4. Beat Happening - Another case of music that was in heavy rotation six months ago and has only now made it through the system again, but in this case, I remember why. Last spring, I was reading Michael Azerrad's chronicle of 80s independent bands, Our Band Could Be Your Life, which featured a chapter on Beat Happening, and as I did with other bands covered in the book, I re-listened to much of the Beat Happening catalog as well as downloading the compilation Music to Climb the Apple Tree To (2003) from eMusic. They were a a fairly critical part of my introduction to the indie world, and I continue to have a soft spot for their defiantly lo-fi, competence-optional, "twee as fuck" approach to music.
  5. Golem! - This is a new acquisition. I'd had my eye on Fresh Off the Boat (2006) since seeing Christgau's favorable review on MSN Music last April, but I held off for a bit out of concern that I was overdoing the whole Gypsy-Klezmer fusion thing in my enthusiasm for Gogol Bordello. I probably shouldn't have waited, as this is wonderfully inventive and explosive music, more akin to the aforementioned Gogol Bordello's "gypsy punk" than to more traditionalist Klezmer (which I also like, though I am far from well-listened in the genre).
  6. Sonic Youth - Also featured in Our Band Could Be Your Life, also a critical part of my personal initiation into indie, Sonic Youth got on this list much the same way Beat Happening did, by my doing a heavy-listening session back in the spring, and the magic of smart playlists reprising it half a year later. Sonic Youth are especially interesting because they are about the only band from Azerrad's book to survive the era he chronicles intact, to say nothing of remaining vital and relevant two decades later.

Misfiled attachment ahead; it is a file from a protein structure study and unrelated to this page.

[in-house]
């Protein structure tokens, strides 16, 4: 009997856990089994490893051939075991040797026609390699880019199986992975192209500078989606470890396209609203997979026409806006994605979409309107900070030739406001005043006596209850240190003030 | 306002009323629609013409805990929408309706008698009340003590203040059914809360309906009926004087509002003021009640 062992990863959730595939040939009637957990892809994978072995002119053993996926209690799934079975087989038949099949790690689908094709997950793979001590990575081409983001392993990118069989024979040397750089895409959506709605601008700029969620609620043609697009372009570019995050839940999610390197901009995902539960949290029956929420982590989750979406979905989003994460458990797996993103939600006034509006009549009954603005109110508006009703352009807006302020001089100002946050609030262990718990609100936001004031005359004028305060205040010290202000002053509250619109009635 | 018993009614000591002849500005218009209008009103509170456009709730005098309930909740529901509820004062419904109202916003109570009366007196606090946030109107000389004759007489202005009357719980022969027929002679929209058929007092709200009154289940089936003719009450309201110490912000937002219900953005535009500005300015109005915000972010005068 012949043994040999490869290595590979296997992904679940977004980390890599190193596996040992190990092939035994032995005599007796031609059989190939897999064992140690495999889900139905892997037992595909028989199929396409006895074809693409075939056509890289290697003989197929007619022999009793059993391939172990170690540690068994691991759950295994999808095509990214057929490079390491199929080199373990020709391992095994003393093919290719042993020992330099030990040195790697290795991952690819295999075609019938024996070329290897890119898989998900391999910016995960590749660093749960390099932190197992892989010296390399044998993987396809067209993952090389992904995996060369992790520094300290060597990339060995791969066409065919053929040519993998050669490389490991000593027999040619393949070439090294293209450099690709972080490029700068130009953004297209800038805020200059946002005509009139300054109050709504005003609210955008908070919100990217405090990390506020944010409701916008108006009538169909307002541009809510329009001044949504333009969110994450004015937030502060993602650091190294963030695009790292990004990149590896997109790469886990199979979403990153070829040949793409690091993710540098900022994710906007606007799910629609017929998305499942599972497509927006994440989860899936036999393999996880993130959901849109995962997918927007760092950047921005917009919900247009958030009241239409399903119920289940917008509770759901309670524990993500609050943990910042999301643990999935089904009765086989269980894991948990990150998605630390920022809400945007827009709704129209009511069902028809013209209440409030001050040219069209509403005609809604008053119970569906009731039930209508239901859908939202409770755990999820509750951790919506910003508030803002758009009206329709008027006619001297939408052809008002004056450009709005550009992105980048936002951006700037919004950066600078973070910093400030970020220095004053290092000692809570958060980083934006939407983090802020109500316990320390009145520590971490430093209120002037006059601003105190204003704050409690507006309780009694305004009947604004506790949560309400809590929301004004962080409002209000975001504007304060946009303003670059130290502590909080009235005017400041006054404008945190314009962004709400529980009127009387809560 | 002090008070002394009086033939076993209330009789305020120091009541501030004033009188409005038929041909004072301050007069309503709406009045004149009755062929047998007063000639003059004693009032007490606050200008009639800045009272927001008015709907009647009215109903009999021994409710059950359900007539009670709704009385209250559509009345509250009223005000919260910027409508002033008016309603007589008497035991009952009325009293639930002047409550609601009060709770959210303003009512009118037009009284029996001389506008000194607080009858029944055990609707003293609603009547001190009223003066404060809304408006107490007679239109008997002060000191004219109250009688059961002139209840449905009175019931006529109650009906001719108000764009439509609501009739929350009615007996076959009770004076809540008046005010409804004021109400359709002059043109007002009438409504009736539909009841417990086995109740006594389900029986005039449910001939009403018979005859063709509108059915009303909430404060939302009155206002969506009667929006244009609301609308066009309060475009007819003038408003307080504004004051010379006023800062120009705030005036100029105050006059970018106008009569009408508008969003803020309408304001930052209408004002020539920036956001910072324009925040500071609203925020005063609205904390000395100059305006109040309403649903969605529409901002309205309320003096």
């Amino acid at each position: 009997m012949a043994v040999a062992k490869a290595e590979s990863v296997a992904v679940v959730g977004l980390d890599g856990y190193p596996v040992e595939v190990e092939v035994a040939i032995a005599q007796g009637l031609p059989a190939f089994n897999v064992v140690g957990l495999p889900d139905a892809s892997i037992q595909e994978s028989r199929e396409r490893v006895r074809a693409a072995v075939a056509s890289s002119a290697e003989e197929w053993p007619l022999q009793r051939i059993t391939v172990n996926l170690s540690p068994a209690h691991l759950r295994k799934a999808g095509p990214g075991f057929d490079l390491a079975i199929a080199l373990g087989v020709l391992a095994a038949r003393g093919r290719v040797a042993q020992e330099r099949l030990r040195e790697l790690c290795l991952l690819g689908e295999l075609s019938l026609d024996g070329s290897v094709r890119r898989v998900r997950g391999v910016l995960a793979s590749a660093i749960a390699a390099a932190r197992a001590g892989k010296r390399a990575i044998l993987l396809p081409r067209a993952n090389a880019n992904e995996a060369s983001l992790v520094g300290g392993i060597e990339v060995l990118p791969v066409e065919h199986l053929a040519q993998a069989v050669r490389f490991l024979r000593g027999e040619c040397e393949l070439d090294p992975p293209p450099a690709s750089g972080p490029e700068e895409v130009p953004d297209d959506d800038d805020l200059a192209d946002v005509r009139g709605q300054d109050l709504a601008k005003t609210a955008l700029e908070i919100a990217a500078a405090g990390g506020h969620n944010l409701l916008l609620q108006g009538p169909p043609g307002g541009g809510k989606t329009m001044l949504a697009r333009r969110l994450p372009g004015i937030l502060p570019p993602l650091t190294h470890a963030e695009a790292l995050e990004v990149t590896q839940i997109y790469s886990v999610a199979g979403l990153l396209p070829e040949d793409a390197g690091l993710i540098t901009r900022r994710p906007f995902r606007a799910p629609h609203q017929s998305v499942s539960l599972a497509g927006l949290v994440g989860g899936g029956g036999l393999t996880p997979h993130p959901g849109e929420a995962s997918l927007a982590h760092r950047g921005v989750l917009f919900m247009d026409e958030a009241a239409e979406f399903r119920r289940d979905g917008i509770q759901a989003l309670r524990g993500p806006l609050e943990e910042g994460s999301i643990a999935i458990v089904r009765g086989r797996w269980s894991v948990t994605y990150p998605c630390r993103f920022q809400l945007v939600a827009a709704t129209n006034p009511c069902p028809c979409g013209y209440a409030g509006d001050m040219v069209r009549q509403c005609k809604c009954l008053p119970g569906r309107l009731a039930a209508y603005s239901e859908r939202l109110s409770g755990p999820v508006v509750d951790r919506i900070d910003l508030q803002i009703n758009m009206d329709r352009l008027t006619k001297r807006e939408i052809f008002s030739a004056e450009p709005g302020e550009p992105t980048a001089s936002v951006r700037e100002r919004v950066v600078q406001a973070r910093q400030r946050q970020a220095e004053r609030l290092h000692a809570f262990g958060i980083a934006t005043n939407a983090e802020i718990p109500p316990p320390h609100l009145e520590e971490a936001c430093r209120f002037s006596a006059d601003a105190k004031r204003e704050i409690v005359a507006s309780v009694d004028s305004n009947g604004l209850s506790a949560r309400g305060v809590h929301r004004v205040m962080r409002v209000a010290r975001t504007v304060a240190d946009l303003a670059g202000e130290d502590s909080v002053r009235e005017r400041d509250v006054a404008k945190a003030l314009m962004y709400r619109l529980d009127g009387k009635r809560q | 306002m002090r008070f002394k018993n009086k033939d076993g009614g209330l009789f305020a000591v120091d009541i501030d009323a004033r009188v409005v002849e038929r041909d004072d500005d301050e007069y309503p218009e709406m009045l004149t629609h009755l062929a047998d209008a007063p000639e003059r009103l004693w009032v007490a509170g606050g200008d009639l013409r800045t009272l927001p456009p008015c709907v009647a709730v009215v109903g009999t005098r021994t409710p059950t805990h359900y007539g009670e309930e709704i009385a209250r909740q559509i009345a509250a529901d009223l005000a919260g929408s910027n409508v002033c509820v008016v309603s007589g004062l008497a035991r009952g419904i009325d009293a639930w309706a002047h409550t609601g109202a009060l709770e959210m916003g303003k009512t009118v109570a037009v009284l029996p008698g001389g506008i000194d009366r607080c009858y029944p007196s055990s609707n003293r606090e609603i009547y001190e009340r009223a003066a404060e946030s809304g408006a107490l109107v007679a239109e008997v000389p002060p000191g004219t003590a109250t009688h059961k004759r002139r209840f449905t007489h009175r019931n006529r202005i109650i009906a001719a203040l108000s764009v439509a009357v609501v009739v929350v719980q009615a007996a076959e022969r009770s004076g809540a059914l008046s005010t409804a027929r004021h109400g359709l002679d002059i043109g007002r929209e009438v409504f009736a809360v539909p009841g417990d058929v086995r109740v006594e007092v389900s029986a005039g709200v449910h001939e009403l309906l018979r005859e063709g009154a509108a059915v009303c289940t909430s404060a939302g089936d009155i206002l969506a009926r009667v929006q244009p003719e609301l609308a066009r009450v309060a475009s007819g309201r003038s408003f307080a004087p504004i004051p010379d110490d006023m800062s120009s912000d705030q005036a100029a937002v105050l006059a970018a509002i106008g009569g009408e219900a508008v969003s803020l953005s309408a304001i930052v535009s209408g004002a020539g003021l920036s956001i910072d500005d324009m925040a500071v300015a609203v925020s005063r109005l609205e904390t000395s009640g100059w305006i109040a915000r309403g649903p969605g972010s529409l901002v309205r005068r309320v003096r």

7. Bob Dorough - Unsuspecting visitors to my profile may be befuddled by the fact that although my "Top Artists" list is populated by the likes of Yo la tengo and Sonic Youth, my "Top Tracks" list is dominated by songs from the Schoolhouse Rock series of educational cartoons from the 1970s (they currently hold the top 13 slots in said list). For Americans of my generation, however, Schoolhouse Rock is a cultural touchstone, and I'll freely admit to still being a fan of the series. While there were a few real clunkers, especially in the latter days of the series (don't get me started on "Scooter Computer and Mister Chips"), several of the songs are works of genius, and in most cases the genius at work was Bob Dorough, who wrote and sang many of the most memorable songs. The real reason these songs rank so highly, however, is because I have successfully conditioned the children to request them pretty much in preference to any other music.
  8. Tapes 'n Tapes - The Loon (2005) was a fine album that I didn't stumble across until last fall. It seems to be on its second rotation as a block through the library system.
  9. Ornette Coleman - Mostly a product of the addition of jazz titles to my Mix-o-matic smart playlists. I have a big backload of unrated Coleman tracks from the imposing Beauty is a Rare Thing box set (2005). Compared to other jazz greats, Coleman is something of an acquired taste, but he has a sound that is uniquely his and which is well-represented on this box.
  10. Jack Sheldon - Another Schoolhouse Rock luminary. Sheldon was the singer for several of my all-time favorite Schoolhouse Rock songs: "I'm Just a Bill" (recollection of which saved my hide during a pop quiz in AP US History in ninth grade), "Rufus Xavier Sarsaparilla," and "Conjunction Junction." I only today noticed that the latter had been misattributed to Dorough (who did write it) in my iTunes library, so I've been shortchanging Sheldon in my scrobbling for some time now. Sorry, Jack!

And that's a wrap! Look out for the next Heavy Rotation (covering the week that just ended) in a few days. Or not.